Ash Gibson, Creative Director


SPD: What year?
Ash Gibson: I am guessing it was 1982 and 83. 

SPD: What were you up to?
I had been at secondary school for a couple of years. I didn’t like it much except for Art and English. I had discovered music at home and I had always liked drawing and books. I had been riding BMX for a while and had just moved to skateboarding too. Looking back on it I think that those were the things I did that made up who I was - as oppose to anything at school.

SPD: What magazine?
Thrasher Skateboard Magazine


SPD: What was it that so enthralled you?
In terms of stories - the collection of words and pictures - it was about a way of life that was impossibly interesting to me. Skateboards and punk bands in different parts of America. Driving places to hidden pools or legendary skateparks or just making something of your own in the street where you lived. On top of that every page was visually interesting - even the ads. Because the culture was so driven by its own fashions and innovations all the products were integrated with fascinating graphics and imagery. As a whole it could not of been further from my dreary and threatening Camden state school. 

I only knew one place where you could buy a copy - a skate shop in Notting Hill. So even getting a copy came with its own thrill. It wasn’t somewhere you could get to very often so when you went a copy of Thrasher was definitely on the list - if they had one you didn’t own already.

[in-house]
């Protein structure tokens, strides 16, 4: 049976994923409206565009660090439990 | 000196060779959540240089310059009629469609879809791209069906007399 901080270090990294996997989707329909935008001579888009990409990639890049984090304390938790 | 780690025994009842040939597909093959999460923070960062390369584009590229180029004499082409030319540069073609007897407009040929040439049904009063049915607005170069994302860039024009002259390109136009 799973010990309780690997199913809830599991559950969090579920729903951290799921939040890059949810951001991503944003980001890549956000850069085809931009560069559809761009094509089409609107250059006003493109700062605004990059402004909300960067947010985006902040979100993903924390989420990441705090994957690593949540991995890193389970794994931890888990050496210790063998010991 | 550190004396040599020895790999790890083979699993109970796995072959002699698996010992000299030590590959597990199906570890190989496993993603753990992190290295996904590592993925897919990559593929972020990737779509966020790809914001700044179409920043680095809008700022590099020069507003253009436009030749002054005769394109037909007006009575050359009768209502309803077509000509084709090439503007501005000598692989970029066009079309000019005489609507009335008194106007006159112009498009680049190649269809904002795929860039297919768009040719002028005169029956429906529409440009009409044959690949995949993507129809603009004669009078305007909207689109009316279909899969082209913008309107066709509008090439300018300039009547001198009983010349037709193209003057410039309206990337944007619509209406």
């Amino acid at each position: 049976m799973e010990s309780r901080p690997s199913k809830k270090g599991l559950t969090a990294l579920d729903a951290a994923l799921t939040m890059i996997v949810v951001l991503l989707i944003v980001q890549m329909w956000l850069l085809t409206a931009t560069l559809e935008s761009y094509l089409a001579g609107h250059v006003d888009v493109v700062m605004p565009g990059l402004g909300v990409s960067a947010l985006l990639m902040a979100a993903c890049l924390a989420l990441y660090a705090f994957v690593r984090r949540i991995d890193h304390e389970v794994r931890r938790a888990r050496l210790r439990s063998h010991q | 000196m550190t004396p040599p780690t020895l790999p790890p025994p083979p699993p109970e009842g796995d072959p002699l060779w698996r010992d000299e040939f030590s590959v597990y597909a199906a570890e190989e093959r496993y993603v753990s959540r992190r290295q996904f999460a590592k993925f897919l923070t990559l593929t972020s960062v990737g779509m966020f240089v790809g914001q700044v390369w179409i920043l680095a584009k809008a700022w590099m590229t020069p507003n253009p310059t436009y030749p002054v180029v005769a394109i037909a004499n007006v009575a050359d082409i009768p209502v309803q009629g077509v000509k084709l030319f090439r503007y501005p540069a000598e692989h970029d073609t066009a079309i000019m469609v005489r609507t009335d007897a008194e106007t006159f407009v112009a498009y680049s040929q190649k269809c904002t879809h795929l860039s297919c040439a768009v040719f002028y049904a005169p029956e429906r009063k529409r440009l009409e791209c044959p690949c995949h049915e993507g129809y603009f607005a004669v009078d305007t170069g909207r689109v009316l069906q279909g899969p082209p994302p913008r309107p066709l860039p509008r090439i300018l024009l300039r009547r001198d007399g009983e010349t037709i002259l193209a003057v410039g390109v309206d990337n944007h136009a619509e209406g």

SPD: Do you know now who the creatives were?
No - but the names in it were poured over at the time. I would recognise them if I opened a copy…along with all of the pages individually. Later - when I had moved on from ‘boarding and bikes - I had bought a copy of Transworld Skateboarding that was art directed by David Carson. I kept it for ages and looked back at it when he became quite prominent and I was a young editorial AD in London. 

SPD: How does that inform your creative now?
AG: It was a magazine that connected with its audience by making something exciting for them. It knew how to be real, charming and was about what was happening in its scene at that time. I could also tell it was for the people who were in that world - that lived that life - and they were very different to me. I was thousands of miles away and just a fan really. Strangely, it is the opposite of a lot of publishing and large websites now and similar to specialist feeds and blogs. There is no charm in the churn. 

Beyond the general hipness to their scene I can see now that they were just brilliant at picture usage. Their bold and fast layout style gave them a great tone. Years later I read that Alexey Brodovitch used to tell his designers to surprise him with their layouts, As far as they are from classic Harpers I can now see this is what I loved on these pages.